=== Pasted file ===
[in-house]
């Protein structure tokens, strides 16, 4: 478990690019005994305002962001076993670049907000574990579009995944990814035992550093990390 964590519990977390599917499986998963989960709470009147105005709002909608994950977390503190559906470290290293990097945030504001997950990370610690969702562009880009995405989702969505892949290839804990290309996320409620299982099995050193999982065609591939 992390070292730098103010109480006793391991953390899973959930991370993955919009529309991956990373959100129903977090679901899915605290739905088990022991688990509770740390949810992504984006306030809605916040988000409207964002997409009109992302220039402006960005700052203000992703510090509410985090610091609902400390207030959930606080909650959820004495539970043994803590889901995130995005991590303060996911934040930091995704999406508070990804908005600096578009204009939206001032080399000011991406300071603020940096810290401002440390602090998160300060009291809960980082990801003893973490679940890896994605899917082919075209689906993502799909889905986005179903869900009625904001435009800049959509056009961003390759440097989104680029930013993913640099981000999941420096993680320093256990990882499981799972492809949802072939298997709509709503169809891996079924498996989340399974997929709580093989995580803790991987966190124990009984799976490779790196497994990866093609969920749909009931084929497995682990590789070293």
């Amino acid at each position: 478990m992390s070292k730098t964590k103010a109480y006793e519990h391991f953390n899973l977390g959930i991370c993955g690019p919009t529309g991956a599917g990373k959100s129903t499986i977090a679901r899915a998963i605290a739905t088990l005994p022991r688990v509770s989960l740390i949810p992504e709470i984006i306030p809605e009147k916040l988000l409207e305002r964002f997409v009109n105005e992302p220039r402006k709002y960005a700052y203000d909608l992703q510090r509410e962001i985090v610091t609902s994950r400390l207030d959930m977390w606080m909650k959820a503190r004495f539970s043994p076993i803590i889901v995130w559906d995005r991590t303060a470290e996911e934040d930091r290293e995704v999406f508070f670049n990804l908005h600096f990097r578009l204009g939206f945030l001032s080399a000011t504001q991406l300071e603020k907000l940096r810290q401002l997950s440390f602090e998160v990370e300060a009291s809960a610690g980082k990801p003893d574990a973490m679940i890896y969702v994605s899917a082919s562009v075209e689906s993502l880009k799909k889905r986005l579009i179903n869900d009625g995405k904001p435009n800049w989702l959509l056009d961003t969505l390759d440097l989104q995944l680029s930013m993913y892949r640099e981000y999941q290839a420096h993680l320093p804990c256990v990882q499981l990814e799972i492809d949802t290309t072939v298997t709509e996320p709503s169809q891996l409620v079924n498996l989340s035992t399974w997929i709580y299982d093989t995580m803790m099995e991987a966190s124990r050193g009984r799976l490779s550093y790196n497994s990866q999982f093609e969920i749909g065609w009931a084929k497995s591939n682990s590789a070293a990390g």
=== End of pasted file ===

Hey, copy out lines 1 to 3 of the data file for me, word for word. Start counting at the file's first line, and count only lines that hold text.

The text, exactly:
[in-house]
């Protein structure tokens, strides 16, 4: 478990690019005994305002962001076993670049907000574990579009995944990814035992550093990390 964590519990977390599917499986998963989960709470009147105005709002909608994950977390503190559906470290290293990097945030504001997950990370610690969702562009880009995405989702969505892949290839804990290309996320409620299982099995050193999982065609591939 992390070292730098103010109480006793391991953390899973959930991370993955919009529309991956990373959100129903977090679901899915605290739905088990022991688990509770740390949810992504984006306030809605916040988000409207964002997409009109992302220039402006960005700052203000992703510090509410985090610091609902400390207030959930606080909650959820004495539970043994803590889901995130995005991590303060996911934040930091995704999406508070990804908005600096578009204009939206001032080399000011991406300071603020940096810290401002440390602090998160300060009291809960980082990801003893973490679940890896994605899917082919075209689906993502799909889905986005179903869900009625904001435009800049959509056009961003390759440097989104680029930013993913640099981000999941420096993680320093256990990882499981799972492809949802072939298997709509709503169809891996079924498996989340399974997929709580093989995580803790991987966190124990009984799976490779790196497994990866093609969920749909009931084929497995682990590789070293």
């Amino acid at each position: 478990m992390s070292k730098t964590k103010a109480y006793e519990h391991f953390n899973l977390g959930i991370c993955g690019p919009t529309g991956a599917g990373k959100s129903t499986i977090a679901r899915a998963i605290a739905t088990l005994p022991r688990v509770s989960l740390i949810p992504e709470i984006i306030p809605e009147k916040l988000l409207e305002r964002f997409v009109n105005e992302p220039r402006k709002y960005a700052y203000d909608l992703q510090r509410e962001i985090v610091t609902s994950r400390l207030d959930m977390w606080m909650k959820a503190r004495f539970s043994p076993i803590i889901v995130w559906d995005r991590t303060a470290e996911e934040d930091r290293e995704v999406f508070f670049n990804l908005h600096f990097r578009l204009g939206f945030l001032s080399a000011t504001q991406l300071e603020k907000l940096r810290q401002l997950s440390f602090e998160v990370e300060a009291s809960a610690g980082k990801p003893d574990a973490m679940i890896y969702v994605s899917a082919s562009v075209e689906s993502l880009k799909k889905r986005l579009i179903n869900d009625g995405k904001p435009n800049w989702l959509l056009d961003t969505l390759d440097l989104q995944l680029s930013m993913y892949r640099e981000y999941q290839a420096h993680l320093p804990c256990v990882q499981l990814e799972i492809d949802t290309t072939v298997t709509e996320p709503s169809q891996l409620v079924n498996l989340s035992t399974w997929i709580y299982d093989t995580m803790m099995e991987a966190s124990r050193g009984r799976l490779s550093y790196n497994s990866q999982f093609e969920i749909g065609w009931a084929k497995s591939n682990s590789a070293a990390g």